FEATURE ARTICLE: How Colleges and Universities Can Turn Green Without Some of the Typical Pitfalls

Colleges and Universities around the world are turning “green”1 and embracing sustainability for many reasons.
Some of these reasons are economic, some are because student bodies and faculties are requesting sustainability, and some are driven by ethical or political values.2 The “College Sustainability Report Card”3  even lists schools that have demonstrated their commitment to going green and provides guidance to those considering sustainability measures. But the decision to become more sustainable is only the first step. Going (and staying) green may also involve many legal issues with which the college or university never previously dealt.


To understand how to go green, one should first analyze an institution’s motives for becoming sustainable. When a school adopts sustainability practices (such as reducing energy and water consumption, greenhouse gas emissions, recycling, or using bike-sharing programs) it sends a strong message about what the institution’s leaders value and, at a minimum, a branding4 occurs. For example, Harvard University boasts that “Harvard Thinks Green.”5 Similarly, many schools now brag that by a given year they will realize carbon neutrality.6 Even membership in some higher education organizations such as The American College & University President’s Climate Commitment7  (“ACUPCC”) benefit members with coveted bragging rights. Because colleges and universities compete for the best students, this sustainability branding could be a deciding factor for many students.8 The Princeton Review's Guide to 322 Green Colleges suggests that if an applicant chooses to attend a school with a commitment to sustainability, the available academic, research, and extracurricular opportunities place that applicant a step ahead of the competition in obtaining one of the green jobs of the future, and make the college experience that much more enjoyable.9 But there are also practical reasons to go green.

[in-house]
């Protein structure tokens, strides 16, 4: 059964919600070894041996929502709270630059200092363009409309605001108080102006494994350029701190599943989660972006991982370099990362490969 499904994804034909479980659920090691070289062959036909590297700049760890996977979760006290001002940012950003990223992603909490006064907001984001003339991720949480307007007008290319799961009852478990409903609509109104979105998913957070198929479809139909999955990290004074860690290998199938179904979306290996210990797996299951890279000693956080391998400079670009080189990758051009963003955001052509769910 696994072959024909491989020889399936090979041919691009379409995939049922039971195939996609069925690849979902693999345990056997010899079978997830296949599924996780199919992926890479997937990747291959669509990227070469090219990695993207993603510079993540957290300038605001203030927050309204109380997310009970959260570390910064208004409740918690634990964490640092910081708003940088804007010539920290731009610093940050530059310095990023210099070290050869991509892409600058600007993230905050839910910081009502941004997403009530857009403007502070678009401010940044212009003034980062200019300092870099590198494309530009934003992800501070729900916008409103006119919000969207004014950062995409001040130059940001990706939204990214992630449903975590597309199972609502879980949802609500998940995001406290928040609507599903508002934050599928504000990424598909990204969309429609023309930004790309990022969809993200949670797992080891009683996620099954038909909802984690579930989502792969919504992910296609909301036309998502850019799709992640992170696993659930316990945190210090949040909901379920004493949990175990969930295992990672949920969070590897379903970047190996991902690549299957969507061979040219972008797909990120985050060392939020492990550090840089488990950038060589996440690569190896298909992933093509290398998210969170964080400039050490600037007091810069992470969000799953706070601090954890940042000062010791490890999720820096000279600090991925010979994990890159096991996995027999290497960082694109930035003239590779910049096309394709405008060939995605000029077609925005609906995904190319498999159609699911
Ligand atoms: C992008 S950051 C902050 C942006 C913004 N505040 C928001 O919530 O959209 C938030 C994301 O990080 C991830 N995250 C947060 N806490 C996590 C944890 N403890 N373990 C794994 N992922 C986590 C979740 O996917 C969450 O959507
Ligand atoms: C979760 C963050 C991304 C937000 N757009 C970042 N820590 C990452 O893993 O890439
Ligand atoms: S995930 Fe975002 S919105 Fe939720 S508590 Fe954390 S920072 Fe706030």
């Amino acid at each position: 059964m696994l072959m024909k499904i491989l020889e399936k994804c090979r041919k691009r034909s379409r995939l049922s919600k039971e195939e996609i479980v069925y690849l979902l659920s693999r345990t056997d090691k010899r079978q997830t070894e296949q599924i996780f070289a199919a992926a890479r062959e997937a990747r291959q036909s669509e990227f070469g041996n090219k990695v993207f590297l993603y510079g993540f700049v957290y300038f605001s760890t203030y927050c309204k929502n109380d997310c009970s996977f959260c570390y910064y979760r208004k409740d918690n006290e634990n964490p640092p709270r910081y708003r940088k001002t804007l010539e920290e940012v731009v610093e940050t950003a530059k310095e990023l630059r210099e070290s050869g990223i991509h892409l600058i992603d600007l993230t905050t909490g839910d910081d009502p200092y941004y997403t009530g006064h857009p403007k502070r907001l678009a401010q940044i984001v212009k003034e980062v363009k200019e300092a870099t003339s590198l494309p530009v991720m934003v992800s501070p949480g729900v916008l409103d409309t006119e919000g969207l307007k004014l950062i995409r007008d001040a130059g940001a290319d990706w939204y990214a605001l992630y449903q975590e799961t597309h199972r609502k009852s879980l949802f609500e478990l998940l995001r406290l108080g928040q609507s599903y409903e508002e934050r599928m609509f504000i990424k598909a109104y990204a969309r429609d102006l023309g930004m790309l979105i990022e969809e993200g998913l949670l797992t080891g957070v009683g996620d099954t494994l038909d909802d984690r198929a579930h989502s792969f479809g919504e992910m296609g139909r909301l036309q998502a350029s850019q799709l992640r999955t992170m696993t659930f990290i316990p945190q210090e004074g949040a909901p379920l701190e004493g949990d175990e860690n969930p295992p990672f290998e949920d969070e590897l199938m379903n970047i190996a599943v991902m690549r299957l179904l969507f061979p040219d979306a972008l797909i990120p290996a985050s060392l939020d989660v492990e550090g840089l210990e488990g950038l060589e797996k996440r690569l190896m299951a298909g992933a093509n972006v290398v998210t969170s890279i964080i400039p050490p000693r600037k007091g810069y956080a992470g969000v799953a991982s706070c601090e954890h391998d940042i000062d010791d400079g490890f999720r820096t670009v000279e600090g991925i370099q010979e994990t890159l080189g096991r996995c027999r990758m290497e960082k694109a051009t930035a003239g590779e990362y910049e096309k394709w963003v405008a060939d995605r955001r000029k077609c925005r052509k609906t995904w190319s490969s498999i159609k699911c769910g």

Reducing operating expenses (primarily for energy and water consumption) increases a school’s bottom line, and in many cases, frees up capital that can be re-allocated for other projects.10 But sustainability is not just about smaller electric and water bills. Although important, there are other reasons to adopt sustainable building practices related to the people who live and work in the institution. Since it is now widely accepted that those who occupy green buildings are healthier, happier, and more productive,11  a building’s sustainable elements consist of anything with a positive effect on its occupants.12 These include incorporating more natural lighting, a greater exposure to seeing the outdoors, better indoor air quality, green cleaning and pest control, and ensuring that the paints, furniture, and carpeting used in the facility have low volatile organic compounds.

But construction jobs require money, and the first step for any institution is to determine how to pay for the sustainability measures13 for which many parties, including design professionals, contractors, and suppliers of products and services, will be involved. Once this is accomplished, the school’s attorney must hit the ground running. After all, there are numerous agreements to be negotiated, drafted, and executed; and if they are not explicit in requiring a satisfactory level of sustainability that, often requires reporting and accountability,14 failure to obtain the benefit of the bargain is only a part of the loss for the institution. Adding to this is the fact that many colleges or universities seek certification of the building or buildings that are becoming green,15 adding even more layers to the now already complex list of required activities and agreements.


Imagine that an institution has a fund drive for sustainability measures, but that after a charitable donor makes a gift with specific instructions regarding its use the school fails to deliver on the donor’s intentions. Major issues for the school could result. For example, a donor may require that her $10,000,000 contribution to the school (the “Gift”) be used specifically for retrofitting existing buildings with wind turbines and for the college’s obtainment of Leadership in Energy and Environmental Design (“LEED”) Gold certification. If the properties do not obtain the required certification, what happens to the Gift?  There are numerous examples of negative monetary repercussions to institutions that fail to deliver when a donor makes a planned or restricted gift.  

To better understand this legal predicament, the following hypothetical describes what could happen when a sustainability plan goes awry.16

A Practical Hypothetical